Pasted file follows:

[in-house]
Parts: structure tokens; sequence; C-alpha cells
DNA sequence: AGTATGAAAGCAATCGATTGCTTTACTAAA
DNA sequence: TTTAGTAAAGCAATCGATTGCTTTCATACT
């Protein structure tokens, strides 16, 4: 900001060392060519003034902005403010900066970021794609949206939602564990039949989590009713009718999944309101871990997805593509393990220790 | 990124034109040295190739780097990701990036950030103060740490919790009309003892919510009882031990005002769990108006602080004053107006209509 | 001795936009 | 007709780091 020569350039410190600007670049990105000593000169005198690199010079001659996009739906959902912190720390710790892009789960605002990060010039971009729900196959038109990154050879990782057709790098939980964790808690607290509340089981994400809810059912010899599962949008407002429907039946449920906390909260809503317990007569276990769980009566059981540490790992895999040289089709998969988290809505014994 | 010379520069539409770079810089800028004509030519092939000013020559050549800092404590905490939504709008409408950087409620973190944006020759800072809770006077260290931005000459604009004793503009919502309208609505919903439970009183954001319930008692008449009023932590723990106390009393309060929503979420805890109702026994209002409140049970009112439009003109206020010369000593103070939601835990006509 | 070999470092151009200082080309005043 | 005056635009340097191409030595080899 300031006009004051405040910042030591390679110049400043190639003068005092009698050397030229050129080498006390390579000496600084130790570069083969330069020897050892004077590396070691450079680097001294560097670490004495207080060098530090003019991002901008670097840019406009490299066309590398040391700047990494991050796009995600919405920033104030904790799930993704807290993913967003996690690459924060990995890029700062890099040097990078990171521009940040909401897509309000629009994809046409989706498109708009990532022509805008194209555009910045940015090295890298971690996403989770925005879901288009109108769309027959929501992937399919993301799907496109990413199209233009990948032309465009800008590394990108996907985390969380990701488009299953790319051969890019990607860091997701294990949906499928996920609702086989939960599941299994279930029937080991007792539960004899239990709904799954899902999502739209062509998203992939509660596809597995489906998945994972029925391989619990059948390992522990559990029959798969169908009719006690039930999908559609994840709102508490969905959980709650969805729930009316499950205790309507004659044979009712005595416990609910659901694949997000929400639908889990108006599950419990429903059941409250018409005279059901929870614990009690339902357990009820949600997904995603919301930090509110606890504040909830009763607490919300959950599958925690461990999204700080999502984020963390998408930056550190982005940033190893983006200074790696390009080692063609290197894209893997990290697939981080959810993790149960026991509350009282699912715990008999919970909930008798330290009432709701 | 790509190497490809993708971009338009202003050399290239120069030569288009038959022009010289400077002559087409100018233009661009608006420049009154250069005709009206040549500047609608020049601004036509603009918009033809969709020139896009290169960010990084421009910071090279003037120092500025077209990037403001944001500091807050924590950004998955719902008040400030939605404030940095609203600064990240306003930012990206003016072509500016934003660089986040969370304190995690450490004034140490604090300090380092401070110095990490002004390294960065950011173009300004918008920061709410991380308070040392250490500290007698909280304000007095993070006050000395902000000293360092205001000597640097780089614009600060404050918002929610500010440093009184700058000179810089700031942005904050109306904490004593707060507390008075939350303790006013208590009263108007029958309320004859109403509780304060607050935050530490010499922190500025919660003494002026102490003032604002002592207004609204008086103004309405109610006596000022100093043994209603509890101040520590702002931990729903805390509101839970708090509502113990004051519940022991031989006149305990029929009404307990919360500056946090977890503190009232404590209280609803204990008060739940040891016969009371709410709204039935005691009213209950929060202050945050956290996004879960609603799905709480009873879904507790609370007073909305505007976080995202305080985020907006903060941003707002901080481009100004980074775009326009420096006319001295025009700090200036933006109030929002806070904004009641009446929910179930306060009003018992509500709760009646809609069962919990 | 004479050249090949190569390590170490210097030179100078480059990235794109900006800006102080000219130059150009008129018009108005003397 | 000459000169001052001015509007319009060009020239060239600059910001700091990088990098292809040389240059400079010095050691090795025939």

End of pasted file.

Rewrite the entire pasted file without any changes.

[in-house]
Parts: structure tokens; sequence; C-alpha cells
DNA sequence: AGTATGAAAGCAATCGATTGCTTTACTAAA
DNA sequence: TTTAGTAAAGCAATCGATTGCTTTCATACT
């Protein structure tokens, strides 16, 4: 900001060392060519003034902005403010900066970021794609949206939602564990039949989590009713009718999944309101871990997805593509393990220790 | 990124034109040295190739780097990701990036950030103060740490919790009309003892919510009882031990005002769990108006602080004053107006209509 | 001795936009 | 007709780091 020569350039410190600007670049990105000593000169005198690199010079001659996009739906959902912190720390710790892009789960605002990060010039971009729900196959038109990154050879990782057709790098939980964790808690607290509340089981994400809810059912010899599962949008407002429907039946449920906390909260809503317990007569276990769980009566059981540490790992895999040289089709998969988290809505014994 | 010379520069539409770079810089800028004509030519092939000013020559050549800092404590905490939504709008409408950087409620973190944006020759800072809770006077260290931005000459604009004793503009919502309208609505919903439970009183954001319930008692008449009023932590723990106390009393309060929503979420805890109702026994209002409140049970009112439009003109206020010369000593103070939601835990006509 | 070999470092151009200082080309005043 | 005056635009340097191409030595080899 300031006009004051405040910042030591390679110049400043190639003068005092009698050397030229050129080498006390390579000496600084130790570069083969330069020897050892004077590396070691450079680097001294560097670490004495207080060098530090003019991002901008670097840019406009490299066309590398040391700047990494991050796009995600919405920033104030904790799930993704807290993913967003996690690459924060990995890029700062890099040097990078990171521009940040909401897509309000629009994809046409989706498109708009990532022509805008194209555009910045940015090295890298971690996403989770925005879901288009109108769309027959929501992937399919993301799907496109990413199209233009990948032309465009800008590394990108996907985390969380990701488009299953790319051969890019990607860091997701294990949906499928996920609702086989939960599941299994279930029937080991007792539960004899239990709904799954899902999502739209062509998203992939509660596809597995489906998945994972029925391989619990059948390992522990559990029959798969169908009719006690039930999908559609994840709102508490969905959980709650969805729930009316499950205790309507004659044979009712005595416990609910659901694949997000929400639908889990108006599950419990429903059941409250018409005279059901929870614990009690339902357990009820949600997904995603919301930090509110606890504040909830009763607490919300959950599958925690461990999204700080999502984020963390998408930056550190982005940033190893983006200074790696390009080692063609290197894209893997990290697939981080959810993790149960026991509350009282699912715990008999919970909930008798330290009432709701 | 790509190497490809993708971009338009202003050399290239120069030569288009038959022009010289400077002559087409100018233009661009608006420049009154250069005709009206040549500047609608020049601004036509603009918009033809969709020139896009290169960010990084421009910071090279003037120092500025077209990037403001944001500091807050924590950004998955719902008040400030939605404030940095609203600064990240306003930012990206003016072509500016934003660089986040969370304190995690450490004034140490604090300090380092401070110095990490002004390294960065950011173009300004918008920061709410991380308070040392250490500290007698909280304000007095993070006050000395902000000293360092205001000597640097780089614009600060404050918002929610500010440093009184700058000179810089700031942005904050109306904490004593707060507390008075939350303790006013208590009263108007029958309320004859109403509780304060607050935050530490010499922190500025919660003494002026102490003032604002002592207004609204008086103004309405109610006596000022100093043994209603509890101040520590702002931990729903805390509101839970708090509502113990004051519940022991031989006149305990029929009404307990919360500056946090977890503190009232404590209280609803204990008060739940040891016969009371709410709204039935005691009213209950929060202050945050956290996004879960609603799905709480009873879904507790609370007073909305505007976080995202305080985020907006903060941003707002901080481009100004980074775009326009420096006319001295025009700090200036933006109030929002806070904004009641009446929910179930306060009003018992509500709760009646809609069962919990 | 004479050249090949190569390590170490210097030179100078480059990235794109900006800006102080000219130059150009008129018009108005003397 | 000459000169001052001015509007319009060009020239060239600059910001700091990088990098292809040389240059400079010095050691090795025939």